Community Clinic in Siloam Springs hosts ‘friend raiser’
“Our mission statement is helping people lead healthy lives by providing health care to all of Northwest Arkansas,” says Community Clinic’s communication manager, Morgan Scholz. “We’ve been established for over 20 years and serve Washington and Benton counties with affordable, quality health care. We’re the largest safety net health care organization in the area.”
Scholz says Community Clinics located in Fayetteville, Springdale, Rogers and Siloam Springs offer dental, medical, pediatric and prenatal care.
“We offer all of our services in Spanish, English and Marshallese,” says Scholz. “Over half of our staff are bilingual, which matches the needs of our patient population.”
Scholz says that Community Clinic is proud to have one of only two Marshallese physicians in the United States working there.
“Dr. Sheldon Riklon works a lot with that patient demographic, which is great, because they often experience greater barriers to medical access.”
Scholz says that while the clinics are not free clinics, their policy is to never turn away a patient regardless of ability to pay. Most forms of insurance are accepted, and patients without insurance are offered services on a sliding scale that is based on family income and size.
“We fully believe everybody should have access to quality health care,” says Scholz.
The Community Clinic system has also expanded to the school system: It has clinics located in seven public schools.
“Those are a great value,” says Scholz. “When a child is sick and needs to be diagnosed, they can do that at the school clinic without the parent having to take off work. The majority of our patients are low income, so that can be a real barrier to receiving
health care. Our school clinics are also available to the community — you or I could seek health care at a school-based clinic.”
Another facet of care that Scholz says makes Community Clinic stand out is that they provide integrated behavioral health with their health care services.
“We are one of the first in the area to do this,” she says. “We have a full-time psychiatrist, six social workers and several fifth-year psychiatric interns from the University of Arkansas who work with our health care providers to address and assess our patients’ behavioral health needs in an efficient, non-stigmatizing way. If I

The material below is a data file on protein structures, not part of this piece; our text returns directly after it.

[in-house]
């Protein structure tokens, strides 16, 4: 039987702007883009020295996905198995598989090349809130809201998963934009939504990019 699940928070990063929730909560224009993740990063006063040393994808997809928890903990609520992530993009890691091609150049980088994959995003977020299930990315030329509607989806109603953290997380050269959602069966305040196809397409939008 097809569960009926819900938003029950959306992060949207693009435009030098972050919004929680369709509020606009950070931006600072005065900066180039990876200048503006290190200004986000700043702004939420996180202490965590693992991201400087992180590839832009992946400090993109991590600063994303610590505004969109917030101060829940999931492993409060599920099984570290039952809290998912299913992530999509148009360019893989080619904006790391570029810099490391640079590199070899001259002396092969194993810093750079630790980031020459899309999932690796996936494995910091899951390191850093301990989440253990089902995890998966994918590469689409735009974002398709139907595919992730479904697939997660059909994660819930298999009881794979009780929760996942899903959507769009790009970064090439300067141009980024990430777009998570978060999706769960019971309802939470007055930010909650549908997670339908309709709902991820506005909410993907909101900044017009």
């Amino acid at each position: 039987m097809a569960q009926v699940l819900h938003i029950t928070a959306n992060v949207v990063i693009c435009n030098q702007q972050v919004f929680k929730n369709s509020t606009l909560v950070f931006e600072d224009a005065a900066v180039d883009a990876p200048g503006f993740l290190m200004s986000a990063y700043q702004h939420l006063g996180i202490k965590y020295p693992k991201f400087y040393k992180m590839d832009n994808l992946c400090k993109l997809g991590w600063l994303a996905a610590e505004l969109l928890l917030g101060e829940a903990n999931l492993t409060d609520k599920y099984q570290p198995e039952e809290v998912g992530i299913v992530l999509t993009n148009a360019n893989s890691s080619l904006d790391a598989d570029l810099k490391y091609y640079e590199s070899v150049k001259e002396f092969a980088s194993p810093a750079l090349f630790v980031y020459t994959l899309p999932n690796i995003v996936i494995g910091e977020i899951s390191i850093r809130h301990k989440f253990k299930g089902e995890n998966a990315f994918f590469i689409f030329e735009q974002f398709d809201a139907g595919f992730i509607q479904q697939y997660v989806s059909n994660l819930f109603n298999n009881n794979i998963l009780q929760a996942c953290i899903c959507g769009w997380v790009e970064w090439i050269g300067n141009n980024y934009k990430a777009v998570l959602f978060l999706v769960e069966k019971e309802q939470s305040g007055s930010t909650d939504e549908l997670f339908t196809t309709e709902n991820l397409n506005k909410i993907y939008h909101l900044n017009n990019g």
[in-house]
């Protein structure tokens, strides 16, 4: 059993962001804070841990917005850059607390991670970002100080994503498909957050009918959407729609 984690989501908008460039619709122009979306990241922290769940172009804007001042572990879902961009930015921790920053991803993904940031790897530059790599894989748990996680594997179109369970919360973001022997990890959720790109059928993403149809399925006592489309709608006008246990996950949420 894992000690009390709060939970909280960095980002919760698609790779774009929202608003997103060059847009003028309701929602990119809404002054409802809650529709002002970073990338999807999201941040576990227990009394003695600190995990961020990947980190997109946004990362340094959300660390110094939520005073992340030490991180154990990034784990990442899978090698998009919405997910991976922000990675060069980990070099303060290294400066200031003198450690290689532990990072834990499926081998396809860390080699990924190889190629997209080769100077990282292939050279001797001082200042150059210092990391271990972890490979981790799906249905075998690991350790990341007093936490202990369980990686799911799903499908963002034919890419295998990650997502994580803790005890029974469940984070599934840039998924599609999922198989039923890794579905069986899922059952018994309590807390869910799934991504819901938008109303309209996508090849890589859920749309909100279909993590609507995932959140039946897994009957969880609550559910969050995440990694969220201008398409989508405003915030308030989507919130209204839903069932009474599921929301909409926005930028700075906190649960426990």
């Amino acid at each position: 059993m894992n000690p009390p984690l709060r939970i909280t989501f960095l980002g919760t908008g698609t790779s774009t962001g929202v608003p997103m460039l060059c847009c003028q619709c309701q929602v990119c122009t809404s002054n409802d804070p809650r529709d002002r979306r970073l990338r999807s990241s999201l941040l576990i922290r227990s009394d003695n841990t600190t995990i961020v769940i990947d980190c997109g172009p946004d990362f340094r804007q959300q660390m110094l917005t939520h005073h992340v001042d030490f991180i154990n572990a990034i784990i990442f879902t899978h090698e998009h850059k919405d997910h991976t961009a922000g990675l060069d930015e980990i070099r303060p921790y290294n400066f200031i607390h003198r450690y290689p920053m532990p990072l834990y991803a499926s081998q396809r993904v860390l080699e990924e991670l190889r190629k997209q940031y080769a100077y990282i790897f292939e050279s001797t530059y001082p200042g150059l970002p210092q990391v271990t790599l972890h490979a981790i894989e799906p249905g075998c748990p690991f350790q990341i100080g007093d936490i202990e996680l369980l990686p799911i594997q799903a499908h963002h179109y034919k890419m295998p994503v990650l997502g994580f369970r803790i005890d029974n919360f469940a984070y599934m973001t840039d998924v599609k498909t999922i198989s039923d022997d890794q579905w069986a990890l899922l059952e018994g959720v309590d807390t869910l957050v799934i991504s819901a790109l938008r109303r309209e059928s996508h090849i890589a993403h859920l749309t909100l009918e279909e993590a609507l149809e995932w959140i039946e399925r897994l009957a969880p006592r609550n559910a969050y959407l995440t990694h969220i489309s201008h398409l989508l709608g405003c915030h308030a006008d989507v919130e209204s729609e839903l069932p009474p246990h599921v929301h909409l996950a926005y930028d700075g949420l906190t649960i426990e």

go to get my annual wellness exam, they will perform a very basic screening. If my doctor is concerned that I may be struggling with depression, he or she may have a psychiatrist or social worker come down to discuss a treatment plan in that same meeting. It’s very effective in helping to identify the problem early and address it quickly, without
the stigma that’s often associated with behavioral health care.
“Our integrated behavioral health services are only available to our patients and are integrated into our health care services,” Scholz continues. “A lot of people are excited to learn that we have a full-time psychiatrist and want to come and see him exclusively, but it’s very much a holistic approach.”
Community Clinic staff and physicians are not volunteers, and much of the funding for services comes from grants and patient fees, says Scholz. But community members who would like to help support the clinic’s efforts will have that opportunity when the Siloam Springs Community Clinic hosts its 12th annual fundraiser on Aug. 19.
“The Siloam Springs
clinic became an extension of the Community Clinic in 2009, but it had been functioning since 2000 as a small nonprofit,” explains Scholz. “That’s why this clinic is the only location that hosts this fundraiser. The nonprofit that started in 2000 was such a strong collaborative community effort that was born out of collective compassion and the desire to do something about the immediate need people were seeing in this small community. There’s a very strong sense of community support for this event, and we’re so proud to be celebrating the 12th annual event.”
This year’s theme is Summer Masquerade.
“So break out that masquerade mask you’ve got in your closet that’s been dying for an occasion,”
says Scholz. The event will be catered by the popular Fayetteville restaurant Cafe Rue Orleans, and Scholz promises exciting items for the live and silent auctions — like the “Pie of the Month” package that includes a different pie, every month, baked by the Wooden Spoon in Gentry.
“This is an event that has value to us not only just monetarily, but as a celebration of the community support that this clinic embodies,” says Scholz. “Our CEO, in fact, calls it a ‘friend raiser,’ not a fundraiser. A lot of people who have been a part of this since day one get to come together and celebrate the good work that we continue to do in our community.”
Siloam Springs Community Clinic’s 2016 attendees included Siloam Springs Community Clinic office manager Raquel Beck, Jonathan Barnett and honorary chairwoman Christina Drake.